All the concrete manhood measuring seems to be more and more meta. If we don't have that to measure if we indeed are men, then what are we?
Maybe men as a protector has seen it's purpose through and is automatically being rid of, subdued to an example of what happens when success rate was too good.
What we need now is engineers to build the machines and not masculine prepped men.
Not modernity. Modern western society may be hazardous to men. For all the talk about male privilege, the society seems to be geared towards keeping men down and lifting up women.
Of course the male elites seem to be doing well, but generation by generation, the non-elite males have had their status/wealth/income/etc drop relatively speaking.
> Despite the narratives being thrown at you, we live in an incredibly "feminized" society where social stigma/violence/shaming are more powerful for the average person than plain old physical violence.
Absolutely agree with you on this. Instead of men physically beating women, now the violence is social/societal/governmental/etc. Where laws are created to favor women over men. Where women attack men by calling men "sexist/bigoted/aggressive/etc".
There probably is an environment component to this issue. But there is probably a social/societal component to this as well. Being attacked by society since birth probably negatively affects the male population in the west.
Certainly, the concerted effort by the elite to effeminize the western male for the past many decades has to have contributed.
Most of us are probably eating healthier than 40 years ago (Heart disease is way down), so not sure it's diet. Unless of course its all the chemicals and contaminants that we're getting with our food...
I used to believe we eat shit, but my ancestors were really poor and basically ate just a few food types most of their life. I think I've come a long way and am convinced that, even if I were to eat a very occasional McDonalds, it'd still be eating a lot better. It's a lot more diverse and that really makes a difference. Don't know about you but I very rarely eat the same thing two days in a row.
This is why I think that jumping on the "BPA must be the problem!" answer to low count question is a bit ridiculous, especially when people are becoming more unhealthy by the day. People who eat more processed sugary foods and drinks that come in BPA containing packaging are also more likely to be obese and unhealthy too.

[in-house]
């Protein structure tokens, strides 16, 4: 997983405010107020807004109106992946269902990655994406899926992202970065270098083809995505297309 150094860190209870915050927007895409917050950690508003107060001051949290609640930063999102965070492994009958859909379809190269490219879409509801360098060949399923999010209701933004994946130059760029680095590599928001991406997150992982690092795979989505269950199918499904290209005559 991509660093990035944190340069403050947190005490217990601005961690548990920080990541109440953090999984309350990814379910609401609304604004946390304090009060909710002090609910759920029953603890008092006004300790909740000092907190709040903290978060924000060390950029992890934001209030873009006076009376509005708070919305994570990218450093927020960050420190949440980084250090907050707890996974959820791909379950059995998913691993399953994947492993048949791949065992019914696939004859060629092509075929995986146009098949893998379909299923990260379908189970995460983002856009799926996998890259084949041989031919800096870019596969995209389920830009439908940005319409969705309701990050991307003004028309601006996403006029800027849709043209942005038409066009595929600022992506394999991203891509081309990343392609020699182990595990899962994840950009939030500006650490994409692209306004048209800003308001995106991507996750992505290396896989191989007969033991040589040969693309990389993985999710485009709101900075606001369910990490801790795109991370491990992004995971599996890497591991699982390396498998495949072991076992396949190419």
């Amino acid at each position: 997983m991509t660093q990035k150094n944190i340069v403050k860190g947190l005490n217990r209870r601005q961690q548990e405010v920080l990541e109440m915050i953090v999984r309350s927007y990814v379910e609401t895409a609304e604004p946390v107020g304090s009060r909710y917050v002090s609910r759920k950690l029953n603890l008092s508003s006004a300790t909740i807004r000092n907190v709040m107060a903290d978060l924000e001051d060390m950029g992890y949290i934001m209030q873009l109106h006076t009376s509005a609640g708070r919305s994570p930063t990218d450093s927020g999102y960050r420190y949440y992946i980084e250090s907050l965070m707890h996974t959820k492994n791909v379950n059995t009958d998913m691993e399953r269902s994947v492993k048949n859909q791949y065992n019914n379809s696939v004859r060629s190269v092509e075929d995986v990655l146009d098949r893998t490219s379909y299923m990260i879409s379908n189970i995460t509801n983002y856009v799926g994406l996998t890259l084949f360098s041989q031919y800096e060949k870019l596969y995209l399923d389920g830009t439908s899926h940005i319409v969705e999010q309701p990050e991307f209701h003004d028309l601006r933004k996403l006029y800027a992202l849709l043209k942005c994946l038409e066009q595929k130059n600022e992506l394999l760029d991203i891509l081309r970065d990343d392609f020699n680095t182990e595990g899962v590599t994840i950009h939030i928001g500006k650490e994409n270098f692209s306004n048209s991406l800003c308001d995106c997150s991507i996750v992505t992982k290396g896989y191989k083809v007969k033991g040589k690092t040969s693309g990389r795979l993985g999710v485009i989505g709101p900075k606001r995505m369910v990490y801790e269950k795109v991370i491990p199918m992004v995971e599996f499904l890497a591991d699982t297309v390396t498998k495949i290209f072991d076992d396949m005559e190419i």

Lacking physical work also does not account for all of the weight gain we are seeing at the moment - obesity rates remained stable in the '60s and '70s when we lived similarly lazy lives. (1)
I don't see how food being diverse makes it healthier though. You diversify against risk, is there risk here?
Protein bars, granola, multigrain, fruit juice, don't have high fructose corn syrup, just have a bunch of sugar instead, it's more natural!, etc and having sugar and wheat and soy and other crap put into almost everything you buy at a supermarket has contributed to this mess.
My general rule of thumb is if you're not having at least 3-4 solid servings of vegetables (not fruits, just veggies), every day, excluding corn (corn should be stripped of its vegetable status), you're probably not eating anywhere near as healthy as you should be. Fruits don't need to be avoided, but you shouldn't think you're eating healthy if you're eating 5+ servings of them every day, since they do have sugar in them (offset a bit by the dietary fiber, but still sugar).
I've deleted it
It's probably preferable to have some negative feedback in the human population explosion, without having to resort to wars.
On the contrary, if the _only_ thing you could leave behind were children maybe that's not the best branch to grow on.
Those only test for the quantity, not for the motility, morphology, antibodies, white blood cell count, etc.
Please reevaluate your respect for others, if you view childrearing from your own loins as the only means of being a valuable human being.
Don't get me wrong people who don't want kids shouldn't have kids because they'll resent their kids and likely be poorer parents for it. But claiming they're somehow doing the world a service by "not bringing more consumers into the world" or "reducing their carbon footprint" is just pure rationalization. Kids are not intrinsically a net negative for the environment or society.
If you read up on the importance of healthy testosterone levels in both males and females you'll see why we should all be very worried about disrupting that endocrine balance.
Besides, why are you so keen on rendering the people who were not born before the age of current tech as a class unfit in our current context?
It would be interesting to compare testosterone levels of inmates versus men of the "outside" population. Inmates live in a much more aggressive environment, and I bet that influence their testosterone level.
It's clear that people will continue to live longer and that birth rates will continue to fall, either by necessity (overpopulation) or due to factors like this. I hold the view that far too many people unnecessarily have children due to societal norms, family pressure, a bizarre and slightly narcissistic desire to have their genes passed down to future generations (adoption is incredibly important.) Obviously I'm not saying having children is wrong, just far too many people see it as a necessary part of their life when it really shouldn't be. Having children is an inherently selfish decision and unless you're prepared to sacrifice a huge amount of freedom to afford your children the best upbringing, then maybe having children isn't for you.
Maybe I have too much faith in modern medicine (I doubt it, modern medicine is incredible) but I fully believe a trend of dropping sperm count is not apocalyptic. It'll probably result in benefits such as fewer undesired pregnancies. The important thing is to ensure that people of any economic status have access to fertility clinics, and for IVF and related procedures to not be cost prohibitive for non-wealthy people.